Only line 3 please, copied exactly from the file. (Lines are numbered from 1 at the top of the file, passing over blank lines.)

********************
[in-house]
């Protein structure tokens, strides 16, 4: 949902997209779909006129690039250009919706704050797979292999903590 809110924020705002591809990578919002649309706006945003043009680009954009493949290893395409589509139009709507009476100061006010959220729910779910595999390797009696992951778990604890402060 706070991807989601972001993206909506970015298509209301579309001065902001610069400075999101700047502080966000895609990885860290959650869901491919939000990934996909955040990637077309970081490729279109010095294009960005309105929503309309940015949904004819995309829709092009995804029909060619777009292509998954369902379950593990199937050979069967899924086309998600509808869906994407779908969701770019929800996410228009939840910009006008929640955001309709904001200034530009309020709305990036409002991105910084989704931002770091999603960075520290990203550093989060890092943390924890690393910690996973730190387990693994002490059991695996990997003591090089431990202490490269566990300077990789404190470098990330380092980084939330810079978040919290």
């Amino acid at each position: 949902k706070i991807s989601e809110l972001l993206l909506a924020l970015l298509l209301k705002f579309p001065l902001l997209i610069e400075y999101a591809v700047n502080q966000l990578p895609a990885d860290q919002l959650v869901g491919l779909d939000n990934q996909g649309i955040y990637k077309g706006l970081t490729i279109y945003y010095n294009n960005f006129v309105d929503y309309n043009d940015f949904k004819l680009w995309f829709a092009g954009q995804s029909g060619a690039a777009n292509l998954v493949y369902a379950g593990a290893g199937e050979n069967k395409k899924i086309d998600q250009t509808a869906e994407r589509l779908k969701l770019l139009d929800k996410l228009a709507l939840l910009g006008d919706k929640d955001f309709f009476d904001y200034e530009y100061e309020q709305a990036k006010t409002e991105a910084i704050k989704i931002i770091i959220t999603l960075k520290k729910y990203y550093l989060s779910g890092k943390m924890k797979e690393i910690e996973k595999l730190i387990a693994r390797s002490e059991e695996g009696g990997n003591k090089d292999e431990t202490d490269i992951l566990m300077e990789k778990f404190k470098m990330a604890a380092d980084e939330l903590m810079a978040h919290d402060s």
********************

């Amino acid at each position: 949902k706070i991807s989601e809110l972001l993206l909506a924020l970015l298509l209301k705002f579309p001065l902001l997209i610069e400075y999101a591809v700047n502080q966000l990578p895609a990885d860290q919002l959650v869901g491919l779909d939000n990934q996909g649309i955040y990637k077309g706006l970081t490729i279109y945003y010095n294009n960005f006129v309105d929503y309309n043009d940015f949904k004819l680009w995309f829709a092009g954009q995804s029909g060619a690039a777009n292509l998954v493949y369902a379950g593990a290893g199937e050979n069967k395409k899924i086309d998600q250009t509808a869906e994407r589509l779908k969701l770019l139009d929800k996410l228009a709507l939840l910009g006008d919706k929640d955001f309709f009476d904001y200034e530009y100061e309020q709305a990036k006010t409002e991105a910084i704050k989704i931002i770091i959220t999603l960075k520290k729910y990203y550093l989060s779910g890092k943390m924890k797979e690393i910690e996973k595999l730190i387990a693994r390797s002490e059991e695996g009696g990997n003591k090089d292999e431990t202490d490269i992951l566990m300077e990789k778990f404190k470098m990330a604890a380092d980084e939330l903590m810079a978040h919290d402060s």